Macra na Feirme has warned that the implementation of proposals around GAEC 2 restrictions may lead to farmland abandonment, which has potential for negative impacts on farmland biodiversity and local economies.
The comments come following a meeting of the Joint Oireachtas Committee on Agriculture on Wednesday where Macra raised concerns around GAEC 2 which proposes more designation on peatland soils, the general environmental ambition of the CAP and the effect the EU Biodiversity strategy may have on access to land.
Macra president Thomas Duffy highlighted the need for supports for generational renewal for farmers on peat soils and uplands.
“These areas will be disproportionately impacted by such moves to restrict traditional farming on these land types,” Duffy warned.
“The Teagasc sustainability report demonstrates that the enterprises most commonly found in these areas are already suffering due to higher than average age profiles such as in beef and sheep farming.”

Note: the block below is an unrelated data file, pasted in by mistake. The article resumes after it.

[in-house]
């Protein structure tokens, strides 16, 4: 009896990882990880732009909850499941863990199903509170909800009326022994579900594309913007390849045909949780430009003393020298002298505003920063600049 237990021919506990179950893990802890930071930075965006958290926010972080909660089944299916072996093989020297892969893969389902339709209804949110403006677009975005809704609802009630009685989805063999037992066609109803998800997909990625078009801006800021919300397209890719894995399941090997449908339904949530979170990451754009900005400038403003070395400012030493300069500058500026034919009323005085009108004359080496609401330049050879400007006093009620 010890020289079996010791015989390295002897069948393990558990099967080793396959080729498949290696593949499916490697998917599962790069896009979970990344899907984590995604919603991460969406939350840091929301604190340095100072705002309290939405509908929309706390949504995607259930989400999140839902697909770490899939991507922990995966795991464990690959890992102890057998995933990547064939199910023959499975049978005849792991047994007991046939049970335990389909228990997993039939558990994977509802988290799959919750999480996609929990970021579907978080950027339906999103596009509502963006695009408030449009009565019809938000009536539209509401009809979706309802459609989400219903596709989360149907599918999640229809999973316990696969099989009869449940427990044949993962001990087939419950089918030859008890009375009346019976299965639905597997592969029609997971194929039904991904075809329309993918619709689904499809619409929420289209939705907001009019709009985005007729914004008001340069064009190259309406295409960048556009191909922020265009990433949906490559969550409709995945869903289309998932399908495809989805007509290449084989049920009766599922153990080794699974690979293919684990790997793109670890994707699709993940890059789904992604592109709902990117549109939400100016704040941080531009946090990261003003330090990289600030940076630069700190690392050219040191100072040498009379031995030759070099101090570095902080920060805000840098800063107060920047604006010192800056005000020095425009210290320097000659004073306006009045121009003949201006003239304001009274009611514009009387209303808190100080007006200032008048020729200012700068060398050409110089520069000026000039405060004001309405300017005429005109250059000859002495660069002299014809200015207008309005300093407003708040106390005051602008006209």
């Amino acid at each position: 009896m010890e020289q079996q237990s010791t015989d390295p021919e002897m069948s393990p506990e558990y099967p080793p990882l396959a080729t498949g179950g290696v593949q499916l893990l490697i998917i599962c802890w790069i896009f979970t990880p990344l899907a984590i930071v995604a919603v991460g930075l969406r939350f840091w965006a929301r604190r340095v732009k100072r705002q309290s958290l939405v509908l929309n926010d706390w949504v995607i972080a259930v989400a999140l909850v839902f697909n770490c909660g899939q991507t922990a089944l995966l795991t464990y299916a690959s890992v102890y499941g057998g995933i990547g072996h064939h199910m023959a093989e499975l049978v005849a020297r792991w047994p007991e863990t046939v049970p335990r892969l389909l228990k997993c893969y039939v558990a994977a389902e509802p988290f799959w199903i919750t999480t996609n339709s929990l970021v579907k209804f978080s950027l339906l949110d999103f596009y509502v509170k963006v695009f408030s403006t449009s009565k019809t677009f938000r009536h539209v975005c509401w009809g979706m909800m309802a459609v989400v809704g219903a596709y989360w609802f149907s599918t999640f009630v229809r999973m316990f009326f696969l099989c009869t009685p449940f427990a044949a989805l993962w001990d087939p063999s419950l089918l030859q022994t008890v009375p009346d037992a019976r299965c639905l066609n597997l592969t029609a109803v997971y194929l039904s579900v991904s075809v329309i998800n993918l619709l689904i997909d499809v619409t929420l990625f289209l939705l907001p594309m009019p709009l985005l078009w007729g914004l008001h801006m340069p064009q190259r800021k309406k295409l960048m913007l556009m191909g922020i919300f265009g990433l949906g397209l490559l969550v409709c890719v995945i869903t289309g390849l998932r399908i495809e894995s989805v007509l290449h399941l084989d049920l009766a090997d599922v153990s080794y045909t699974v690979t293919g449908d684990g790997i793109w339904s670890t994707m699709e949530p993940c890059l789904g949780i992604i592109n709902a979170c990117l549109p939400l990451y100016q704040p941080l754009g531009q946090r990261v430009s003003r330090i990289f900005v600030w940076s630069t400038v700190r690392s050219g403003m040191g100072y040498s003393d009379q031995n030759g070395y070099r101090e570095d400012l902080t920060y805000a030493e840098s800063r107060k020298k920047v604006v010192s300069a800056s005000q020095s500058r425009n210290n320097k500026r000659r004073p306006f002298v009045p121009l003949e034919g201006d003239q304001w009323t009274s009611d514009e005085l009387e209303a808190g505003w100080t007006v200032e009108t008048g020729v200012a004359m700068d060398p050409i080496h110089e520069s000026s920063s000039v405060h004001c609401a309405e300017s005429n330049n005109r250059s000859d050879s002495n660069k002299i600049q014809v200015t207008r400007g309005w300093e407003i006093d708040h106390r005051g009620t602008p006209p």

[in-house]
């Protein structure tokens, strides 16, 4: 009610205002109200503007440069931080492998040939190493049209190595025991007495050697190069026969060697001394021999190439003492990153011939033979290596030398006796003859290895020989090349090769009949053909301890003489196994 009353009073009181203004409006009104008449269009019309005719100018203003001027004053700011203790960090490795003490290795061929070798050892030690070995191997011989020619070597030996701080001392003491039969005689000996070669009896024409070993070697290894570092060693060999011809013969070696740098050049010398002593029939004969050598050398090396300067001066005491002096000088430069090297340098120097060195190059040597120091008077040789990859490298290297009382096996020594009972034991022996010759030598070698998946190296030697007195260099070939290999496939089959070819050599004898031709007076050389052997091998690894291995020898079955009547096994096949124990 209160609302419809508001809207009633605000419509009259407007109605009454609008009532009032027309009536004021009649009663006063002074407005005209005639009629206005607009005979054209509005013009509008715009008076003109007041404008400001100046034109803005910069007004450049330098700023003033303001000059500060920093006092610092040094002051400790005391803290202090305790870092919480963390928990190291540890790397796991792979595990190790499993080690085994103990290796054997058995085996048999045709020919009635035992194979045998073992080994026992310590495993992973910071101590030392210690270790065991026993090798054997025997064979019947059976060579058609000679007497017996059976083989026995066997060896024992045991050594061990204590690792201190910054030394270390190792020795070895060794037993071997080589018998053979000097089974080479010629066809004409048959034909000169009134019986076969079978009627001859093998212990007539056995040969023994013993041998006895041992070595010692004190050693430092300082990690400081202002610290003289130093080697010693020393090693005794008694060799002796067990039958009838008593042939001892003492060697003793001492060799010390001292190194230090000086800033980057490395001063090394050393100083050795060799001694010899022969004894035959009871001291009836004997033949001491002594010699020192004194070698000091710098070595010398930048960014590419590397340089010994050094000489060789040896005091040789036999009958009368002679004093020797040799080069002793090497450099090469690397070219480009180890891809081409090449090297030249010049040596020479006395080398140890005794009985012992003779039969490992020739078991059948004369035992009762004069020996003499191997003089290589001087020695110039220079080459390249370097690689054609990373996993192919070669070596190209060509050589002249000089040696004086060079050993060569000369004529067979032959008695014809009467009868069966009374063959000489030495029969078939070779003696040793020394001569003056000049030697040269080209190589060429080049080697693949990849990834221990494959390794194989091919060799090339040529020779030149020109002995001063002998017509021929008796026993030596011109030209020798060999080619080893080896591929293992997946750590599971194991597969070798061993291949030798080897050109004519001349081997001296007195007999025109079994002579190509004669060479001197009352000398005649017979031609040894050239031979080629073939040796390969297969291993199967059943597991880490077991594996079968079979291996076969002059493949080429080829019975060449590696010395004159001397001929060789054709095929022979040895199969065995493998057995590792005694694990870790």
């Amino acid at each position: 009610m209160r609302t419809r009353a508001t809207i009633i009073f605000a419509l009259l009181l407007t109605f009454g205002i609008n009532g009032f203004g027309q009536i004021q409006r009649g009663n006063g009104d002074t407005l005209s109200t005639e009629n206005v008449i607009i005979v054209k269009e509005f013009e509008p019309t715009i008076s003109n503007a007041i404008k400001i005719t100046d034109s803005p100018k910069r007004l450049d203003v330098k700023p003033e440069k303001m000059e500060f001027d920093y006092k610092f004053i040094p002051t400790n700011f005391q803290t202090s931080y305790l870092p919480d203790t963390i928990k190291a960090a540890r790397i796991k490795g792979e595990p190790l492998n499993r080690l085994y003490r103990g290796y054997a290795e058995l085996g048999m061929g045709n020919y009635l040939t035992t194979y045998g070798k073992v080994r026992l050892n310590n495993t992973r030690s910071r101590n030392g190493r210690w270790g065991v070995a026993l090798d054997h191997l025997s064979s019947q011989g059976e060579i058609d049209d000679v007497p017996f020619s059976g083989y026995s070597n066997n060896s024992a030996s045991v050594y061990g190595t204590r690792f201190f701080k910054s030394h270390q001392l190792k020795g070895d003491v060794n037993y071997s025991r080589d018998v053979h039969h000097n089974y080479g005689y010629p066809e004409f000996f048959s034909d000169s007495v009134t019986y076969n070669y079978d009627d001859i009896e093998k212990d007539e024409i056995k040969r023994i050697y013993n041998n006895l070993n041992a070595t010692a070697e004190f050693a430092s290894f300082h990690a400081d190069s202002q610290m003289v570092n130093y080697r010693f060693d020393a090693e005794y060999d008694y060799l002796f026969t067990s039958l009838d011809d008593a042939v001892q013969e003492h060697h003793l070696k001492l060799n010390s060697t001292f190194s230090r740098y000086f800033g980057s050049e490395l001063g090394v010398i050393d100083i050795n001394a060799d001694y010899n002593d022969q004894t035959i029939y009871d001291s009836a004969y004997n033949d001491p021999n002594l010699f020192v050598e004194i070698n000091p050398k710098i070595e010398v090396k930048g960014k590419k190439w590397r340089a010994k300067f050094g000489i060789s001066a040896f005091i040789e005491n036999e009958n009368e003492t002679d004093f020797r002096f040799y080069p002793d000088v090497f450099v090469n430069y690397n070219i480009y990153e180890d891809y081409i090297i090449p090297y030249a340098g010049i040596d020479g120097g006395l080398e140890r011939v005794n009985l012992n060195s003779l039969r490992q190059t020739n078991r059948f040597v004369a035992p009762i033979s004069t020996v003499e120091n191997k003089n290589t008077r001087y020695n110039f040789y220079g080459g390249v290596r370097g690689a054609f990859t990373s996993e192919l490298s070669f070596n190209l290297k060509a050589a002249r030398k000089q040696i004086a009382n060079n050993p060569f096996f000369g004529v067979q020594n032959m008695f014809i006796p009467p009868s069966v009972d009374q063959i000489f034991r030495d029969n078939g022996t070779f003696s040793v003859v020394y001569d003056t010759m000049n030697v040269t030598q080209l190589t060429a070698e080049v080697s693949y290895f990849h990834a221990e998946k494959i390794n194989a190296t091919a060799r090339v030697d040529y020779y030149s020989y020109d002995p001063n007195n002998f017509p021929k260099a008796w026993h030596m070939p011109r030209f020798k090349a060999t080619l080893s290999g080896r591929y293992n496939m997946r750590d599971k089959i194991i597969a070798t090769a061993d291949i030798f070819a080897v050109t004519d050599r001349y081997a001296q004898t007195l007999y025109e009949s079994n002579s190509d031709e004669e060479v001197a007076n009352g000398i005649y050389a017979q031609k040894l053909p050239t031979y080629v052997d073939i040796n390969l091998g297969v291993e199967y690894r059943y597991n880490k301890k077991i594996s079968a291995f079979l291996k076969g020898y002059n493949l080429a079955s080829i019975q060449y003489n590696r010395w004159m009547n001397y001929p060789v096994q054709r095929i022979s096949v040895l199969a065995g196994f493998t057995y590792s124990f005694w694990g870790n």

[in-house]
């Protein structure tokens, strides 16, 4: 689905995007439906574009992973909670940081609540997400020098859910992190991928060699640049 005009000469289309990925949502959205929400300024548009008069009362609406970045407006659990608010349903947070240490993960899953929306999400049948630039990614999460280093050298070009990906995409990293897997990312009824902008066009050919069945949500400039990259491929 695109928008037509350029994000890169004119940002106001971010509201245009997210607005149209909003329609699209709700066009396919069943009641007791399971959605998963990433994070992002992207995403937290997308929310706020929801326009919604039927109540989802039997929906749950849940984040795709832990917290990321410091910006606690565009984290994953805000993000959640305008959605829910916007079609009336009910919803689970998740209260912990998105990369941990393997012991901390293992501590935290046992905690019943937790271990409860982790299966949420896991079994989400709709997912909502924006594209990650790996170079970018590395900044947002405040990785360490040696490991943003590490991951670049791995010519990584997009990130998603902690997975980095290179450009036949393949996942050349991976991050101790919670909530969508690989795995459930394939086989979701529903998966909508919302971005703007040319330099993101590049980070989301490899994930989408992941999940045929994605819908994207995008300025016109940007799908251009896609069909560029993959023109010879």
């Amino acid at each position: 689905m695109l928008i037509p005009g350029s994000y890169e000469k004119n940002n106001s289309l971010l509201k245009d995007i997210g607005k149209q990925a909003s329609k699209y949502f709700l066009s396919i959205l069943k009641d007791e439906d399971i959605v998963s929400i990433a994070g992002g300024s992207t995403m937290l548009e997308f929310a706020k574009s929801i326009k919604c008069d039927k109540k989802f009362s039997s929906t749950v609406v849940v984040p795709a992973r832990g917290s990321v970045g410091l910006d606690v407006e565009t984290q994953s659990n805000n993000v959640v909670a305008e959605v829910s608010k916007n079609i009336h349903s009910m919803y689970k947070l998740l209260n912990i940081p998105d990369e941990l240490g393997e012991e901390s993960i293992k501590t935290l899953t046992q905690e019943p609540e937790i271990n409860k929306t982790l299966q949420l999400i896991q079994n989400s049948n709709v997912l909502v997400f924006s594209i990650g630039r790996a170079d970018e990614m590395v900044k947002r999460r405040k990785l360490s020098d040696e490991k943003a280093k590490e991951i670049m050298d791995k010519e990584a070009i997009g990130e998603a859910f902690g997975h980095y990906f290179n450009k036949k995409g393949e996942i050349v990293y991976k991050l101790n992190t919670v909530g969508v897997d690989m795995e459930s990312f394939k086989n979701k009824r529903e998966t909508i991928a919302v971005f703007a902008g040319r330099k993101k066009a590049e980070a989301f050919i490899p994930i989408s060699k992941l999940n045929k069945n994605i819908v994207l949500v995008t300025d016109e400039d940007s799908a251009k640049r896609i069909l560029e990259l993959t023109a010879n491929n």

Macra has said that in order to protect these environments, young farmers must be encourage into these areas.
The Department of Finance and Public Expenditure is currently undertaking a review of stamp duty relief. Macra believes that this relief is a key element for access to land for young farmers.
“As noted in the report by the European Economic Social Committee ‘Evaluation of the impact of the CAP on generational renewal’, it is recommended that member states should incentivise generational renewal by minimising the costs and taxes associated with the inter-generational transfer of farms,” Duffy said.
“The Government needs to do everything it can to ensure adequate access to land for young farmers. The Minister for Agriculture must ensure stamp duty relief continues and updating of the taxation code to reflect the modern collaborative model.”